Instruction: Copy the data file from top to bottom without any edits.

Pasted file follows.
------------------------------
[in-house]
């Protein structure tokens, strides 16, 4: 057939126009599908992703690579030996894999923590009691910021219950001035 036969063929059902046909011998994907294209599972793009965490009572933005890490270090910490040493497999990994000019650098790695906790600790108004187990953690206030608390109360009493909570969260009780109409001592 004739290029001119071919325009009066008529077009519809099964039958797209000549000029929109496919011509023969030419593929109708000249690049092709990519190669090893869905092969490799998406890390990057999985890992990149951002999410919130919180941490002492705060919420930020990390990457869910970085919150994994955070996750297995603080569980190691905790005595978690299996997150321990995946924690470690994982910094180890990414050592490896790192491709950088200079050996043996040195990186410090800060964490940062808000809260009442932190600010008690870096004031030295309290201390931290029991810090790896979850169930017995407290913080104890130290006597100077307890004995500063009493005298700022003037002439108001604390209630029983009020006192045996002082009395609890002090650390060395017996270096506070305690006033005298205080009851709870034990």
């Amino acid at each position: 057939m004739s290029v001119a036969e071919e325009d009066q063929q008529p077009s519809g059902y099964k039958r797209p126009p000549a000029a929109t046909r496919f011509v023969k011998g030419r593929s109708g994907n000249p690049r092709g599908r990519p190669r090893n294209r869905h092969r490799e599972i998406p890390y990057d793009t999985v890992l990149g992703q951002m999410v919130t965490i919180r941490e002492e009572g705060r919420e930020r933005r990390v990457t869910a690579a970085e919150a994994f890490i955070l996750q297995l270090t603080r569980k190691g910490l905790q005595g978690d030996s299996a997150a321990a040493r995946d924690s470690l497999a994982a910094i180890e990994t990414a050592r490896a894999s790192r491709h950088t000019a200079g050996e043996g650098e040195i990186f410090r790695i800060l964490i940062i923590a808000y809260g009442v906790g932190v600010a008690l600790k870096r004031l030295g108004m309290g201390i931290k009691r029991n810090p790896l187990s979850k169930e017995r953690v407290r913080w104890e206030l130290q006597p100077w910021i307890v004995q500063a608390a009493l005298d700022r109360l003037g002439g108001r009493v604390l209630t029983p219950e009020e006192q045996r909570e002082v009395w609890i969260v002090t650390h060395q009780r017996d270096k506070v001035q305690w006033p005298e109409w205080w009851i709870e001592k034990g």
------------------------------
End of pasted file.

[in-house]
């Protein structure tokens, strides 16, 4: 057939126009599908992703690579030996894999923590009691910021219950001035 036969063929059902046909011998994907294209599972793009965490009572933005890490270090910490040493497999990994000019650098790695906790600790108004187990953690206030608390109360009493909570969260009780109409001592 004739290029001119071919325009009066008529077009519809099964039958797209000549000029929109496919011509023969030419593929109708000249690049092709990519190669090893869905092969490799998406890390990057999985890992990149951002999410919130919180941490002492705060919420930020990390990457869910970085919150994994955070996750297995603080569980190691905790005595978690299996997150321990995946924690470690994982910094180890990414050592490896790192491709950088200079050996043996040195990186410090800060964490940062808000809260009442932190600010008690870096004031030295309290201390931290029991810090790896979850169930017995407290913080104890130290006597100077307890004995500063009493005298700022003037002439108001604390209630029983009020006192045996002082009395609890002090650390060395017996270096506070305690006033005298205080009851709870034990």
């Amino acid at each position: 057939m004739s290029v001119a036969e071919e325009d009066q063929q008529p077009s519809g059902y099964k039958r797209p126009p000549a000029a929109t046909r496919f011509v023969k011998g030419r593929s109708g994907n000249p690049r092709g599908r990519p190669r090893n294209r869905h092969r490799e599972i998406p890390y990057d793009t999985v890992l990149g992703q951002m999410v919130t965490i919180r941490e002492e009572g705060r919420e930020r933005r990390v990457t869910a690579a970085e919150a994994f890490i955070l996750q297995l270090t603080r569980k190691g910490l905790q005595g978690d030996s299996a997150a321990a040493r995946d924690s470690l497999a994982a910094i180890e990994t990414a050592r490896a894999s790192r491709h950088t000019a200079g050996e043996g650098e040195i990186f410090r790695i800060l964490i940062i923590a808000y809260g009442v906790g932190v600010a008690l600790k870096r004031l030295g108004m309290g201390i931290k009691r029991n810090p790896l187990s979850k169930e017995r953690v407290r913080w104890e206030l130290q006597p100077w910021i307890v004995q500063a608390a009493l005298d700022r109360l003037g002439g108001r009493v604390l209630t029983p219950e009020e006192q045996r909570e002082v009395w609890i969260v002090t650390h060395q009780r017996d270096k506070v001035q305690w006033p005298e109409w205080w009851i709870e001592k034990g």